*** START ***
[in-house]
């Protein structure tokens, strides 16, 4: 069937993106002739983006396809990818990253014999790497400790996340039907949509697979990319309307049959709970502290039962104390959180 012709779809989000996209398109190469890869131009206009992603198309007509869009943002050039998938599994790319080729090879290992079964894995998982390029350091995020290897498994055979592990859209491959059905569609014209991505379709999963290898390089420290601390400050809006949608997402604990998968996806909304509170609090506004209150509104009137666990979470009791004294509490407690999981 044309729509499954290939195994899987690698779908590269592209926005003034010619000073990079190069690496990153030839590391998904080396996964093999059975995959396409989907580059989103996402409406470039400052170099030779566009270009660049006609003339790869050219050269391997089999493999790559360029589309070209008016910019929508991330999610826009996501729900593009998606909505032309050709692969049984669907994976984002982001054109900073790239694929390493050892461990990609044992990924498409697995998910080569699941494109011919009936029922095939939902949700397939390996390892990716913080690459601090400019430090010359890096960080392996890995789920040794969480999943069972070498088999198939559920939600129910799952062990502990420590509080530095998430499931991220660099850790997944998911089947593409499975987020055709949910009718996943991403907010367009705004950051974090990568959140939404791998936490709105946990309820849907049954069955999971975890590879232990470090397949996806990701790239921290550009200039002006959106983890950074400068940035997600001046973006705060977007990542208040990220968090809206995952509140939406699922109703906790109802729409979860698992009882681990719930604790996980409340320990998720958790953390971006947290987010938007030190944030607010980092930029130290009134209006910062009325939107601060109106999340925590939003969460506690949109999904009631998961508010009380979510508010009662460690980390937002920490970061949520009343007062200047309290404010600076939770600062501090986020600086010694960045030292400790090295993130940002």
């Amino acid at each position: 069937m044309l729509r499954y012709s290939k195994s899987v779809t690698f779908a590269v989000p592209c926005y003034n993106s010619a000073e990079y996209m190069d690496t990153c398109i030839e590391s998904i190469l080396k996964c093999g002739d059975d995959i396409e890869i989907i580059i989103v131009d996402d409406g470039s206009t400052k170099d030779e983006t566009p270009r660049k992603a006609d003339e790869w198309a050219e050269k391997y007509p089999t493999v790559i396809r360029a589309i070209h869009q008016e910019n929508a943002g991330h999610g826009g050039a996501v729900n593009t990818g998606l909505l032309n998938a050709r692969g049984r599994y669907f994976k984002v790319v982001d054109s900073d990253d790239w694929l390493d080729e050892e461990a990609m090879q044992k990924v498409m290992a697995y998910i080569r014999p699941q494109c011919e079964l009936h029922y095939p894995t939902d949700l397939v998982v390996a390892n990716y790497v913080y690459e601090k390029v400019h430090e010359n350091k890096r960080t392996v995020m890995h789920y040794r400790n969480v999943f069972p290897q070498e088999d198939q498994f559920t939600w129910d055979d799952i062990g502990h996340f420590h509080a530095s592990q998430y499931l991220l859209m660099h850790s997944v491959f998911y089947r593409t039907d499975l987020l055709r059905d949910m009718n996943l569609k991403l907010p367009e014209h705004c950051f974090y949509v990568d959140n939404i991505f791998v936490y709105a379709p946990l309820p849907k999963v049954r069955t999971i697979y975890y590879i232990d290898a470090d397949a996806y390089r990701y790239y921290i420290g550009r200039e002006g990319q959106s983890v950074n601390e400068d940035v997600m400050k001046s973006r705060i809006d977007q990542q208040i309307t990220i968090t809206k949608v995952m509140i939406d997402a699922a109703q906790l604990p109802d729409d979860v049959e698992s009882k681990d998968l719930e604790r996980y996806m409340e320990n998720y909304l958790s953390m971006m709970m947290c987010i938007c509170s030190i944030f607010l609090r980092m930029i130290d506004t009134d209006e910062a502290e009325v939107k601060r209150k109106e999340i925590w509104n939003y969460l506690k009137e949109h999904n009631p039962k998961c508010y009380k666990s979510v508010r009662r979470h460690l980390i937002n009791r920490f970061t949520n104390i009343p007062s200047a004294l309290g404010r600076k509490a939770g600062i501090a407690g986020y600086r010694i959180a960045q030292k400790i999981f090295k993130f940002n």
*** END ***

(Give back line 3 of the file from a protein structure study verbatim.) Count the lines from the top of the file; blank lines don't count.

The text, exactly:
């Amino acid at each position: 069937m044309l729509r499954y012709s290939k195994s899987v779809t690698f779908a590269v989000p592209c926005y003034n993106s010619a000073e990079y996209m190069d690496t990153c398109i030839e590391s998904i190469l080396k996964c093999g002739d059975d995959i396409e890869i989907i580059i989103v131009d996402d409406g470039s206009t400052k170099d030779e983006t566009p270009r660049k992603a006609d003339e790869w198309a050219e050269k391997y007509p089999t493999v790559i396809r360029a589309i070209h869009q008016e910019n929508a943002g991330h999610g826009g050039a996501v729900n593009t990818g998606l909505l032309n998938a050709r692969g049984r599994y669907f994976k984002v790319v982001d054109s900073d990253d790239w694929l390493d080729e050892e461990a990609m090879q044992k990924v498409m290992a697995y998910i080569r014999p699941q494109c011919e079964l009936h029922y095939p894995t939902d949700l397939v998982v390996a390892n990716y790497v913080y690459e601090k390029v400019h430090e010359n350091k890096r960080t392996v995020m890995h789920y040794r400790n969480v999943f069972p290897q070498e088999d198939q498994f559920t939600w129910d055979d799952i062990g502990h996340f420590h509080a530095s592990q998430y499931l991220l859209m660099h850790s997944v491959f998911y089947r593409t039907d499975l987020l055709r059905d949910m009718n996943l569609k991403l907010p367009e014209h705004c950051f974090y949509v990568d959140n939404i991505f791998v936490y709105a379709p946990l309820p849907k999963v049954r069955t999971i697979y975890y590879i232990d290898a470090d397949a996806y390089r990701y790239y921290i420290g550009r200039e002006g990319q959106s983890v950074n601390e400068d940035v997600m400050k001046s973006r705060i809006d977007q990542q208040i309307t990220i968090t809206k949608v995952m509140i939406d997402a699922a109703q906790l604990p109802d729409d979860v049959e698992s009882k681990d998968l719930e604790r996980y996806m409340e320990n998720y909304l958790s953390m971006m709970m947290c987010i938007c509170s030190i944030f607010l609090r980092m930029i130290d506004t009134d209006e910062a502290e009325v939107k601060r209150k109106e999340i925590w509104n939003y969460l506690k009137e949109h999904n009631p039962k998961c508010y009380k666990s979510v508010r009662r979470h460690l980390i937002n009791r920490f970061t949520n104390i009343p007062s200047a004294l309290g404010r600076k509490a939770g600062i501090a407690g986020y600086r010694i959180a960045q030292k400790i999981f090295k993130f940002n």